In a similar way to how depictions of Muhammad are seen as “offensive,” MSNBC has suggested that mere mention of the Prophet Hillary (peace be upon her) is a sexist slur.

During radio host Stephanie Miller’s rant on Politics Nation with Al Sharpton yesterday, a caption appeared under her which read, “HILLARY CLINTON SLAMS GOP CANDIDATES FOR TALKING ABOUT HER”.

Is MSNBC seriously pushing the notion that merely talking about Hillary Clinton (presumably in anything other than a fawning, worshipful tone) is somehow offensive or sexist?

The context of Miller’s spiel suggests that this is exactly what MSNBC was attempting to imply.

“What I like as a woman, Rev, is keep playing this age card and this sexist card, we’re going to have, like, a hundred percent turnout of everyone in the country with a vagina,” says Miller, who is presumably satisfied that Clinton’s presidential attributes need not extend any further than her genitals.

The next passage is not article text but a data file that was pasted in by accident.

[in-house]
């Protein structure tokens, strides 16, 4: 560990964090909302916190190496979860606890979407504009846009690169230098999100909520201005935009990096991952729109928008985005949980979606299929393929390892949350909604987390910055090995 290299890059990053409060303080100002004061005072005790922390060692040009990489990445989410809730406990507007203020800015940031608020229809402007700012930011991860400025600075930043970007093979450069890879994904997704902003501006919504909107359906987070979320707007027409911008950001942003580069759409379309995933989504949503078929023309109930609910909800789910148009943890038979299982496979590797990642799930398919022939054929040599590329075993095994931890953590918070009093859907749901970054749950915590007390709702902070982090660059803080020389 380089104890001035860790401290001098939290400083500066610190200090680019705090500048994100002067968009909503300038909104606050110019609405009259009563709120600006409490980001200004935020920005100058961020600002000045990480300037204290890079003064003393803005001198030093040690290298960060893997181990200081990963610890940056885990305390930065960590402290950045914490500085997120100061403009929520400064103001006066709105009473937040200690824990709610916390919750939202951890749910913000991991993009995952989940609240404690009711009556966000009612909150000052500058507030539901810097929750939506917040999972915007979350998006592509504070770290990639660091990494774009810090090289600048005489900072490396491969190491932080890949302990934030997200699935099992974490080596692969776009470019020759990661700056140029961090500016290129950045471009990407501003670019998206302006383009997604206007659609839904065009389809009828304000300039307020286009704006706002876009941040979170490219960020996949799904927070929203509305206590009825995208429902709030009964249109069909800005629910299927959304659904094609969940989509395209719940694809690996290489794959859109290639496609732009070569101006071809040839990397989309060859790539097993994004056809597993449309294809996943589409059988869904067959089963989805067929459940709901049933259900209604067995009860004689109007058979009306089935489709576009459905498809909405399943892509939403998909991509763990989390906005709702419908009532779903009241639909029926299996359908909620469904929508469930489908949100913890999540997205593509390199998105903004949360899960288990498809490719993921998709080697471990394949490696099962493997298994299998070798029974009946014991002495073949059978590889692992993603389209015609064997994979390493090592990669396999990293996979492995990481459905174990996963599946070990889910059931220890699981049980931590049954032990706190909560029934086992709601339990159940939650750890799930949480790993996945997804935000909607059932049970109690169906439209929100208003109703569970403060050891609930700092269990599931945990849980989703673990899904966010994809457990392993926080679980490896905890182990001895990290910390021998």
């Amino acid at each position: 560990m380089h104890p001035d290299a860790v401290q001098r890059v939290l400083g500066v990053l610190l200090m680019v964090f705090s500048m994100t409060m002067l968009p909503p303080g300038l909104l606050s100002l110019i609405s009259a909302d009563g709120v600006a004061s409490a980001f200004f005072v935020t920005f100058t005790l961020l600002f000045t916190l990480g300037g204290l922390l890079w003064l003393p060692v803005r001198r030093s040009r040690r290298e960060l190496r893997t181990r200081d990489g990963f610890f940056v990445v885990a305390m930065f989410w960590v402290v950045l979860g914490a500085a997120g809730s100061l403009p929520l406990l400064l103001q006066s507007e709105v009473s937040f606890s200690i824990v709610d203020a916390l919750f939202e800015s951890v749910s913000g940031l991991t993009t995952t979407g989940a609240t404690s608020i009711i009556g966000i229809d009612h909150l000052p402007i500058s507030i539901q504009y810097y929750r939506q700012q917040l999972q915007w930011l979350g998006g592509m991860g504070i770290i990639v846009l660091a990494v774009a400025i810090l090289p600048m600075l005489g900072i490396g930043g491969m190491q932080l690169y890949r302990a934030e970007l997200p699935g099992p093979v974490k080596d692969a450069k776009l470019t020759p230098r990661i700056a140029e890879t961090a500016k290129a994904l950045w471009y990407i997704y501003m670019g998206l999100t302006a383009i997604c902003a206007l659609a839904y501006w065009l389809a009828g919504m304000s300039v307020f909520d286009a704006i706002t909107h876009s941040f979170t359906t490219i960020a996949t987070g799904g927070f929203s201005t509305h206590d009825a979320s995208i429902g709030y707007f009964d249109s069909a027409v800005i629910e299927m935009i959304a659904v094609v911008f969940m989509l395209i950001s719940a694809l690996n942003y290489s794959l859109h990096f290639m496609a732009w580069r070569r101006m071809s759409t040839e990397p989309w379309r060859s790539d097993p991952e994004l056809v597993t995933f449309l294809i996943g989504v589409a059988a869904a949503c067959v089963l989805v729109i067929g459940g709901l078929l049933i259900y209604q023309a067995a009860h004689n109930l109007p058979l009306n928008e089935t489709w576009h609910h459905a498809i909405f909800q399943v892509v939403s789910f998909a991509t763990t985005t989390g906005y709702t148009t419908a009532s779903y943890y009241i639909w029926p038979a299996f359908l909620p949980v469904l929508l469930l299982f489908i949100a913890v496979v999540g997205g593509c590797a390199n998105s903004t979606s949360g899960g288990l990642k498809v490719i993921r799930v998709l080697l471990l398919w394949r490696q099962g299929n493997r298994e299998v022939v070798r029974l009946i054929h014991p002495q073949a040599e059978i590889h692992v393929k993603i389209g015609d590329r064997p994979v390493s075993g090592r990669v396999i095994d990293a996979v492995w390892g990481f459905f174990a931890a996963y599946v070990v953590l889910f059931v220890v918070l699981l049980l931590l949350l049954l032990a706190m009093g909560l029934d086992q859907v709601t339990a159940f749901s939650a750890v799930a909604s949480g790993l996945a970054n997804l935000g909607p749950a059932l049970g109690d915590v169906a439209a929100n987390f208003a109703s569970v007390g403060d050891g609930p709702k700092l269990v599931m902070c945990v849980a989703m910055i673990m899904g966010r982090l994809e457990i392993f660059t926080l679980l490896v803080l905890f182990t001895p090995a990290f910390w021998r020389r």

Miller then begs, “please take us back to a third Clinton term”.

Warnings that leftists would attempt to shut down legitimate criticism of Hillary by invoking sexism, just as dissent against Obama was characterized as racist, have been replete, but that hasn’t stopped the likes of MSNBC from doing exactly that. Scrutiny of Clinton’s email scandal has also been framed as misogynistic by her supporters.

Last month, pro-Hillary group HRC Super Volunteers told the New York Times that they would be on the lookout for “sexist” words used by the media in reference to Clinton and her campaign.

In exalting Hillary as a champion for women, her cheerleaders have conveniently ignored the fact that the Clinton Foundation takes money from some of the worst women’s rights abusers on the planet, including at least $10 million since 2001 from Saudi Arabia, a country that treats female drivers as terrorists and oversees a system of “violence against women, human trafficking and gender discrimination”.

Facebook @
FOLLOW Paul Joseph Watson @


Paul Joseph Watson is the editor at large of and Prison

Related Articles